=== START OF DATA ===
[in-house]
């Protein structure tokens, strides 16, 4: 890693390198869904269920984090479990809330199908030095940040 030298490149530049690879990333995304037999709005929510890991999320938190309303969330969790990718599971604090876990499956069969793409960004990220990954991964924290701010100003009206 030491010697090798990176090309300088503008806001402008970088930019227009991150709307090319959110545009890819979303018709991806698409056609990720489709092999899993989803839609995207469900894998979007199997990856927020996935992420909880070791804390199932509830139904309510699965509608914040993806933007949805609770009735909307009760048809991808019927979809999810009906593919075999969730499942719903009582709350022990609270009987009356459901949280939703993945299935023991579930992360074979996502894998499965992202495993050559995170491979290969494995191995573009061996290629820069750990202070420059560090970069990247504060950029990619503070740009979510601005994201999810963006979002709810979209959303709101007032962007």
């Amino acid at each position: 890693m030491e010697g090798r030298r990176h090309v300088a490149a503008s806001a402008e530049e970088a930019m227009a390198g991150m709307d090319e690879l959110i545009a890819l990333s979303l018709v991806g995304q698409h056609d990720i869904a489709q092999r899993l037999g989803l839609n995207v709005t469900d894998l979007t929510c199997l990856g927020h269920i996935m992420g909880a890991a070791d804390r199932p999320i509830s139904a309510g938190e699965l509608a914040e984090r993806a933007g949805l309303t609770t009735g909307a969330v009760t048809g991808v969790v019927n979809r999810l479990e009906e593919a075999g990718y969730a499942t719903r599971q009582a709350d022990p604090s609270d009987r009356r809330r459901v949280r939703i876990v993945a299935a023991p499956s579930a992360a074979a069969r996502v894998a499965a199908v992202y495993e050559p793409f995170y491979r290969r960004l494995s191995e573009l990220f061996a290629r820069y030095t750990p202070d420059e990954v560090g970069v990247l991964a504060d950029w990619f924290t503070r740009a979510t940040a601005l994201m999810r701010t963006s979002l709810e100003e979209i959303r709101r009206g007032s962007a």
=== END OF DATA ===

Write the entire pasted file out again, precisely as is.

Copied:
[in-house]
């Protein structure tokens, strides 16, 4: 890693390198869904269920984090479990809330199908030095940040 030298490149530049690879990333995304037999709005929510890991999320938190309303969330969790990718599971604090876990499956069969793409960004990220990954991964924290701010100003009206 030491010697090798990176090309300088503008806001402008970088930019227009991150709307090319959110545009890819979303018709991806698409056609990720489709092999899993989803839609995207469900894998979007199997990856927020996935992420909880070791804390199932509830139904309510699965509608914040993806933007949805609770009735909307009760048809991808019927979809999810009906593919075999969730499942719903009582709350022990609270009987009356459901949280939703993945299935023991579930992360074979996502894998499965992202495993050559995170491979290969494995191995573009061996290629820069750990202070420059560090970069990247504060950029990619503070740009979510601005994201999810963006979002709810979209959303709101007032962007």
């Amino acid at each position: 890693m030491e010697g090798r030298r990176h090309v300088a490149a503008s806001a402008e530049e970088a930019m227009a390198g991150m709307d090319e690879l959110i545009a890819l990333s979303l018709v991806g995304q698409h056609d990720i869904a489709q092999r899993l037999g989803l839609n995207v709005t469900d894998l979007t929510c199997l990856g927020h269920i996935m992420g909880a890991a070791d804390r199932p999320i509830s139904a309510g938190e699965l509608a914040e984090r993806a933007g949805l309303t609770t009735g909307a969330v009760t048809g991808v969790v019927n979809r999810l479990e009906e593919a075999g990718y969730a499942t719903r599971q009582a709350d022990p604090s609270d009987r009356r809330r459901v949280r939703i876990v993945a299935a023991p499956s579930a992360a074979a069969r996502v894998a499965a199908v992202y495993e050559p793409f995170y491979r290969r960004l494995s191995e573009l990220f061996a290629r820069y030095t750990p202070d420059e990954v560090g970069v990247l991964a504060d950029w990619f924290t503070r740009a979510t940040a601005l994201m999810r701010t963006s979002l709810e100003e979209i959303r709101r009206g007032s962007a």